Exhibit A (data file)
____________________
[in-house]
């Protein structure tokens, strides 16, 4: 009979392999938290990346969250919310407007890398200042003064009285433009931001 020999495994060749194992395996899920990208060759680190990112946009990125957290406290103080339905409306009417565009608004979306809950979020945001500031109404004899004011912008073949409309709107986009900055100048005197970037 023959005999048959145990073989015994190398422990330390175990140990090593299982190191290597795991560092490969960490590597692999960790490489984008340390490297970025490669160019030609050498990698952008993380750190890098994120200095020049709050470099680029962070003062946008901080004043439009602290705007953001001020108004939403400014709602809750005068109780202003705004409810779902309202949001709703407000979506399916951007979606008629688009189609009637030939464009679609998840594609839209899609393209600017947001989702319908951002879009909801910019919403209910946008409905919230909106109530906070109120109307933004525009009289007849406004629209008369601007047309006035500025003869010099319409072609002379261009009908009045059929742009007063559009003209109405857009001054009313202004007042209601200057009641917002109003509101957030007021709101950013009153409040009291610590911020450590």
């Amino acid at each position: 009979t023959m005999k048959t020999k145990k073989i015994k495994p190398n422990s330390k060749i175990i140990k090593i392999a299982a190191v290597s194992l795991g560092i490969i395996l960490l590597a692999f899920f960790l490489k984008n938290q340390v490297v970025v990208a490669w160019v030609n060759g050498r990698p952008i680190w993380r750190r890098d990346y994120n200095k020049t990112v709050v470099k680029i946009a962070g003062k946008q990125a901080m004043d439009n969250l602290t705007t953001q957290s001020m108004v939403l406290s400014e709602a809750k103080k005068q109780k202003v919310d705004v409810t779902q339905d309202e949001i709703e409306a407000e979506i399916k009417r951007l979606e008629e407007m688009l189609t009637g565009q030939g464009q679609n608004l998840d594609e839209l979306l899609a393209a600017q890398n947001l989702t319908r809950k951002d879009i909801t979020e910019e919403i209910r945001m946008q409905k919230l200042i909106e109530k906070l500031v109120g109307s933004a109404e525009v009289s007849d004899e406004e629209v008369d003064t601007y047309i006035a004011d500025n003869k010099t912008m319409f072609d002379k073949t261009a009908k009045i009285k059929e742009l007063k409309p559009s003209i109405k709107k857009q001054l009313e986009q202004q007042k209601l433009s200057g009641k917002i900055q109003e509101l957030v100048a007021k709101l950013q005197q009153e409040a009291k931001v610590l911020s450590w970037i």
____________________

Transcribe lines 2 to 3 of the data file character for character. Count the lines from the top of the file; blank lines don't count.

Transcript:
């Protein structure tokens, strides 16, 4: 009979392999938290990346969250919310407007890398200042003064009285433009931001 020999495994060749194992395996899920990208060759680190990112946009990125957290406290103080339905409306009417565009608004979306809950979020945001500031109404004899004011912008073949409309709107986009900055100048005197970037 023959005999048959145990073989015994190398422990330390175990140990090593299982190191290597795991560092490969960490590597692999960790490489984008340390490297970025490669160019030609050498990698952008993380750190890098994120200095020049709050470099680029962070003062946008901080004043439009602290705007953001001020108004939403400014709602809750005068109780202003705004409810779902309202949001709703407000979506399916951007979606008629688009189609009637030939464009679609998840594609839209899609393209600017947001989702319908951002879009909801910019919403209910946008409905919230909106109530906070109120109307933004525009009289007849406004629209008369601007047309006035500025003869010099319409072609002379261009009908009045059929742009007063559009003209109405857009001054009313202004007042209601200057009641917002109003509101957030007021709101950013009153409040009291610590911020450590």
């Amino acid at each position: 009979t023959m005999k048959t020999k145990k073989i015994k495994p190398n422990s330390k060749i175990i140990k090593i392999a299982a190191v290597s194992l795991g560092i490969i395996l960490l590597a692999f899920f960790l490489k984008n938290q340390v490297v970025v990208a490669w160019v030609n060759g050498r990698p952008i680190w993380r750190r890098d990346y994120n200095k020049t990112v709050v470099k680029i946009a962070g003062k946008q990125a901080m004043d439009n969250l602290t705007t953001q957290s001020m108004v939403l406290s400014e709602a809750k103080k005068q109780k202003v919310d705004v409810t779902q339905d309202e949001i709703e409306a407000e979506i399916k009417r951007l979606e008629e407007m688009l189609t009637g565009q030939g464009q679609n608004l998840d594609e839209l979306l899609a393209a600017q890398n947001l989702t319908r809950k951002d879009i909801t979020e910019e919403i209910r945001m946008q409905k919230l200042i909106e109530k906070l500031v109120g109307s933004a109404e525009v009289s007849d004899e406004e629209v008369d003064t601007y047309i006035a004011d500025n003869k010099t912008m319409f072609d002379k073949t261009a009908k009045i009285k059929e742009l007063k409309p559009s003209i109405k709107k857009q001054l009313e986009q202004q007042k209601l433009s200057g009641k917002i900055q109003e509101l957030v100048a007021k709101l950013q005197q009153e409040a009291k931001v610590l911020s450590w970037i």